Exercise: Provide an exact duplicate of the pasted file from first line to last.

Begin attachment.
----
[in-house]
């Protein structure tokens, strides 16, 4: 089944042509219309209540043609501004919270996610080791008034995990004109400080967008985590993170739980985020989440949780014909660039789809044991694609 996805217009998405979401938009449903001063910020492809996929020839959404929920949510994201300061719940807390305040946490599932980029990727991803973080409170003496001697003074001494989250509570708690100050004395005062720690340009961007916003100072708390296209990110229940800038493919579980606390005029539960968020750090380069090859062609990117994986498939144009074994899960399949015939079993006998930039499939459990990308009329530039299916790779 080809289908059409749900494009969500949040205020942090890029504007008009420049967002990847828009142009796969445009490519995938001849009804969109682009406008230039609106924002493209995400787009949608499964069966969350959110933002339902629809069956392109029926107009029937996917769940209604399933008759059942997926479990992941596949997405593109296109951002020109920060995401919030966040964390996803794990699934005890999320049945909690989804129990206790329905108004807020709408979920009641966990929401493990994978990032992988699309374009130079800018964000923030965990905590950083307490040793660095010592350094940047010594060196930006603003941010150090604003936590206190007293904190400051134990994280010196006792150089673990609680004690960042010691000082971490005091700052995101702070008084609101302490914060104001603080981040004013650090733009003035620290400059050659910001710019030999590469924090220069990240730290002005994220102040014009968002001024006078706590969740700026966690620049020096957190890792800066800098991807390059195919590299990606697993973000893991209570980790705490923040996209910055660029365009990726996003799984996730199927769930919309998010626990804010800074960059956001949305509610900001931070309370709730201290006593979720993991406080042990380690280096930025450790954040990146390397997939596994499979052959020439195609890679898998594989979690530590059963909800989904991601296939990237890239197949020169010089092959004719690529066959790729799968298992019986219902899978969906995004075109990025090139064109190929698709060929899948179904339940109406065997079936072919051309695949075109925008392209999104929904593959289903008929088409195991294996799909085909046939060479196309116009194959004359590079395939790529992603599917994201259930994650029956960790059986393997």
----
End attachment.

[in-house]
């Protein structure tokens, strides 16, 4: 089944042509219309209540043609501004919270996610080791008034995990004109400080967008985590993170739980985020989440949780014909660039789809044991694609 996805217009998405979401938009449903001063910020492809996929020839959404929920949510994201300061719940807390305040946490599932980029990727991803973080409170003496001697003074001494989250509570708690100050004395005062720690340009961007916003100072708390296209990110229940800038493919579980606390005029539960968020750090380069090859062609990117994986498939144009074994899960399949015939079993006998930039499939459990990308009329530039299916790779 080809289908059409749900494009969500949040205020942090890029504007008009420049967002990847828009142009796969445009490519995938001849009804969109682009406008230039609106924002493209995400787009949608499964069966969350959110933002339902629809069956392109029926107009029937996917769940209604399933008759059942997926479990992941596949997405593109296109951002020109920060995401919030966040964390996803794990699934005890999320049945909690989804129990206790329905108004807020709408979920009641966990929401493990994978990032992988699309374009130079800018964000923030965990905590950083307490040793660095010592350094940047010594060196930006603003941010150090604003936590206190007293904190400051134990994280010196006792150089673990609680004690960042010691000082971490005091700052995101702070008084609101302490914060104001603080981040004013650090733009003035620290400059050659910001710019030999590469924090220069990240730290002005994220102040014009968002001024006078706590969740700026966690620049020096957190890792800066800098991807390059195919590299990606697993973000893991209570980790705490923040996209910055660029365009990726996003799984996730199927769930919309998010626990804010800074960059956001949305509610900001931070309370709730201290006593979720993991406080042990380690280096930025450790954040990146390397997939596994499979052959020439195609890679898998594989979690530590059963909800989904991601296939990237890239197949020169010089092959004719690529066959790729799968298992019986219902899978969906995004075109990025090139064109190929698709060929899948179904339940109406065997079936072919051309695949075109925008392209999104929904593959289903008929088409195991294996799909085909046939060479196309116009194959004359590079395939790529992603599917994201259930994650029956960790059986393997």